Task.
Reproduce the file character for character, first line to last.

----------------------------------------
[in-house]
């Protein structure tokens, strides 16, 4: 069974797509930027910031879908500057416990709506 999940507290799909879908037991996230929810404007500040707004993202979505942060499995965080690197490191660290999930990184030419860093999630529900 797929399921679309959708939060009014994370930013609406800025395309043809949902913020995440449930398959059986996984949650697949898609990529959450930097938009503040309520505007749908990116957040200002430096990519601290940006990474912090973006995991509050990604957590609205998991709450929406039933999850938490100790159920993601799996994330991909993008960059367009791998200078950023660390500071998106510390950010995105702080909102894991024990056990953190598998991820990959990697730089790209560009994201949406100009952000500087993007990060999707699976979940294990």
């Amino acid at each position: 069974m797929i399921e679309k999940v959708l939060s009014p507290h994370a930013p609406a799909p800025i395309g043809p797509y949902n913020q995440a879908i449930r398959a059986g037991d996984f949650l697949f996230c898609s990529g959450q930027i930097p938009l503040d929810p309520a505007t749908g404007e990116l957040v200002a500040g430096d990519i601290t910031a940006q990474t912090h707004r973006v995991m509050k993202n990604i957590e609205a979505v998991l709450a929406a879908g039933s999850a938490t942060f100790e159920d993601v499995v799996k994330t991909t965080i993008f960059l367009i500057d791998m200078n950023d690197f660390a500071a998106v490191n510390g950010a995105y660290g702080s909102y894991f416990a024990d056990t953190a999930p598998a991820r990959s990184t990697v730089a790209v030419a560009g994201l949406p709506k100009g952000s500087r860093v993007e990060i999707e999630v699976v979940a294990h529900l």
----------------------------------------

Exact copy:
[in-house]
């Protein structure tokens, strides 16, 4: 069974797509930027910031879908500057416990709506 999940507290799909879908037991996230929810404007500040707004993202979505942060499995965080690197490191660290999930990184030419860093999630529900 797929399921679309959708939060009014994370930013609406800025395309043809949902913020995440449930398959059986996984949650697949898609990529959450930097938009503040309520505007749908990116957040200002430096990519601290940006990474912090973006995991509050990604957590609205998991709450929406039933999850938490100790159920993601799996994330991909993008960059367009791998200078950023660390500071998106510390950010995105702080909102894991024990056990953190598998991820990959990697730089790209560009994201949406100009952000500087993007990060999707699976979940294990």
């Amino acid at each position: 069974m797929i399921e679309k999940v959708l939060s009014p507290h994370a930013p609406a799909p800025i395309g043809p797509y949902n913020q995440a879908i449930r398959a059986g037991d996984f949650l697949f996230c898609s990529g959450q930027i930097p938009l503040d929810p309520a505007t749908g404007e990116l957040v200002a500040g430096d990519i601290t910031a940006q990474t912090h707004r973006v995991m509050k993202n990604i957590e609205a979505v998991l709450a929406a879908g039933s999850a938490t942060f100790e159920d993601v499995v799996k994330t991909t965080i993008f960059l367009i500057d791998m200078n950023d690197f660390a500071a998106v490191n510390g950010a995105y660290g702080s909102y894991f416990a024990d056990t953190a999930p598998a991820r990959s990184t990697v730089a790209v030419a560009g994201l949406p709506k100009g952000s500087r860093v993007e990060i999707e999630v699976v979940a294990h529900l």